I’m still buzzing over the thirty-track Never Hear The End Of It (these boys do have a sense of humor!), and albums like Twice Removed and One Chord To Another should be staples of anyone’s collection. So count me among the geeked. According to the press release, “the band will be celebrating all year long with special shows, an exclusive one-of-a-kind album artwork series and much more“, so stay tuned for some hopefully special events.

Go to their website and start with a free download of “Follow The Leader“.

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The Posies: Blood/Candy

Another 2010 Bridesmaid…very good, but missed the Top 25…

The Posies have been around so long and have broken up and reformed so often that it’s probably bad form to call Blood/Candy a comeback album. Isn’t that what we were supposed to call Every Kind of Light? But with their solo and Big Star efforts now put aside, Ken Stringfellow and Jon Auer decided to revisit their oldest muse – each other – and reanimate a collaboration that has served them since they were teenagers. Camping out in the studio to live and breathe the music, the core of Blood/Candy was created in ten days and then tinkered with via various studios, diverse instrumentation and vocal collaborators (Kay Hanley, Hugh Cornwell).

The results, although not quite derivative, are that many of the songs have a familiarity that can’t be avoided when a band’s songwriters have such widespread collaborations. The structure of the fragmented “Licenses To Hide”, oddly enough, sounds like a Billy Joel epic from The Stranger, albeit sung by angels. And while it is not a well-known song, those who know The Odds’ “Love of Minds” will do a spit-take upon hearing the refrain and rhythm of “Cleopatra Street”.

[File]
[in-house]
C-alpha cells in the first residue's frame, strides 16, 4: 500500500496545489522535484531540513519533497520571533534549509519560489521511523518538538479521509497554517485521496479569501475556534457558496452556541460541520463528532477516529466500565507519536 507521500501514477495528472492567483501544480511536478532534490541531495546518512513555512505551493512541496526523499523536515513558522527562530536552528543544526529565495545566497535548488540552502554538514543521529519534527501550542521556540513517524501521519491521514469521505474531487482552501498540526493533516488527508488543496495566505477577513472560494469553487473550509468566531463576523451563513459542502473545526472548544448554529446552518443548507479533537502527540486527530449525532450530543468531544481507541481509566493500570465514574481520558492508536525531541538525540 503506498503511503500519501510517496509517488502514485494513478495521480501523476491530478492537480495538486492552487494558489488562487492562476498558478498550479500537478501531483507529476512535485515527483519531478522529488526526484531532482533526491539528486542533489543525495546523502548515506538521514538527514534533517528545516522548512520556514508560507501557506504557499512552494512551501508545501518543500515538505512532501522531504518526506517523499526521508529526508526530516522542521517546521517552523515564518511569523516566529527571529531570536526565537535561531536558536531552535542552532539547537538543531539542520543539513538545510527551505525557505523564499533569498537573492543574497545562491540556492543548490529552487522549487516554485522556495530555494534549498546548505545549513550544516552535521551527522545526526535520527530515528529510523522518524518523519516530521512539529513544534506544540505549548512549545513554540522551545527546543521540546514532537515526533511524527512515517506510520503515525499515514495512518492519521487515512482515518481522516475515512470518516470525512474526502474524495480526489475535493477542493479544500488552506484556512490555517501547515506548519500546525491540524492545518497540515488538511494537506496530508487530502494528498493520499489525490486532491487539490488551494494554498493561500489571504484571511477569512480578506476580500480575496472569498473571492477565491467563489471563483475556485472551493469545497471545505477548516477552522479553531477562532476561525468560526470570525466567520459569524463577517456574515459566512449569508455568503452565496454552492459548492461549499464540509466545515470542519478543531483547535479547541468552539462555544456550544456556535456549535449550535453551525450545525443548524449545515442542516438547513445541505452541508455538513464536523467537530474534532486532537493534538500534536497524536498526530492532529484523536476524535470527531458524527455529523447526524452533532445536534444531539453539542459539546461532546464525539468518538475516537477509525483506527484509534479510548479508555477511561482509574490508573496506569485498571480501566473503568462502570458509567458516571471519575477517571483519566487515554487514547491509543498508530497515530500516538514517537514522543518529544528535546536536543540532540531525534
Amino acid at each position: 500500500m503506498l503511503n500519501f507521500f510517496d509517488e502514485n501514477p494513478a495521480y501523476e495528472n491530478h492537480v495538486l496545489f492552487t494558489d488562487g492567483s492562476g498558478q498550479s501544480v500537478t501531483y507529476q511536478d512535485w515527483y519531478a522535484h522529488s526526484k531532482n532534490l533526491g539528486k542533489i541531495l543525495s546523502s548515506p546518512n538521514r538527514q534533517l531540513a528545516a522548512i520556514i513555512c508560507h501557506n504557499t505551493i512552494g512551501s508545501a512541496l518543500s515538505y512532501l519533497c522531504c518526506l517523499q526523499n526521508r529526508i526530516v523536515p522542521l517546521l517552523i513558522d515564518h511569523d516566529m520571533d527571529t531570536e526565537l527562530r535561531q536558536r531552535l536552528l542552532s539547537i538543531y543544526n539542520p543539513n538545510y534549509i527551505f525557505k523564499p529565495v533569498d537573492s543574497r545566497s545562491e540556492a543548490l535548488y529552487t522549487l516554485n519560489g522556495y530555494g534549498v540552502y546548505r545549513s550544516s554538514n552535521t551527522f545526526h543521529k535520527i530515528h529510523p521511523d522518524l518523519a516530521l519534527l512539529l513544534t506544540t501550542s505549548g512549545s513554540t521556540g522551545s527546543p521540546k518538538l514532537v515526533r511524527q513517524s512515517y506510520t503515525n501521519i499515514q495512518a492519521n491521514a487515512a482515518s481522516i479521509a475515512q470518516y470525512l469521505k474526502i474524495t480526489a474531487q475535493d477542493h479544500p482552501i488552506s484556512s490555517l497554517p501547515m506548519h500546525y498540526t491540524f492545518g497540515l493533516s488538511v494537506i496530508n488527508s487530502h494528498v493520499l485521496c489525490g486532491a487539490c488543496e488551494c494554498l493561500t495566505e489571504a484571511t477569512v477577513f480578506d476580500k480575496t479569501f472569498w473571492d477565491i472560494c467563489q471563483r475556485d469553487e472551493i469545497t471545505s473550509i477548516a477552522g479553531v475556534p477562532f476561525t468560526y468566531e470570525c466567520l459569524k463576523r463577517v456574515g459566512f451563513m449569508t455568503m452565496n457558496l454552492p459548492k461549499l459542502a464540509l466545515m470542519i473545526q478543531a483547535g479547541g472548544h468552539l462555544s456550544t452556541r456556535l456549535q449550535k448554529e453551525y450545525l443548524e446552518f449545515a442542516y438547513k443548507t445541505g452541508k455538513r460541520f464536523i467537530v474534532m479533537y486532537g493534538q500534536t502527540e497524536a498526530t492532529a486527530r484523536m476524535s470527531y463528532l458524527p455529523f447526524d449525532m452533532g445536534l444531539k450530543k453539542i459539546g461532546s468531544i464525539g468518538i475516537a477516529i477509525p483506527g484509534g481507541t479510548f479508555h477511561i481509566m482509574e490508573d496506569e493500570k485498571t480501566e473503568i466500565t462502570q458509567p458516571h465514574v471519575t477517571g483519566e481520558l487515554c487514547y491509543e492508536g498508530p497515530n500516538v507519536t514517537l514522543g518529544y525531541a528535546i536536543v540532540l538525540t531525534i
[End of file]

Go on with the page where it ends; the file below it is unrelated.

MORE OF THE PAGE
Video: “For The Ashes

“For The Ashes” lets them frame the verses in Crosby/Nash harmonies before morphing into spacey falsettos, just as “Accidental Architecture” uses those same vocal icons to launch a wordy, jazzy melody into an infectious chorus. And staying on Nash point, the boys had to be listening to old Hollies records before penning the album’s best hook in “She’s Coming Down Again”. Likewise, Beach Boys fans will no doubt be struck by the vocal coda of “Enewetak”.

The songwriting is strong, and as one would expect, the vocals and harmonies are exquisite; both Stringfellow and Auer are in top form. There will be those who still point at Dear 23 or Frosting On The Beater as the apex of their career, but slotting this one in close proximity would not be a mistake. Whether or not this is a cohesive effort from a newly focused band or a collection of tracks assembled for the occasional statement, Blood/Candy is – as the title suggests – a showcase for both their delicate fragility and their powerful pop presence.

***

This review was originally printed in Bucketful of Brains.

The Posies on MySpace

Rykodisc

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Under The Radar: Northey Valenzuela

 

Yeah, I go on mental tangents.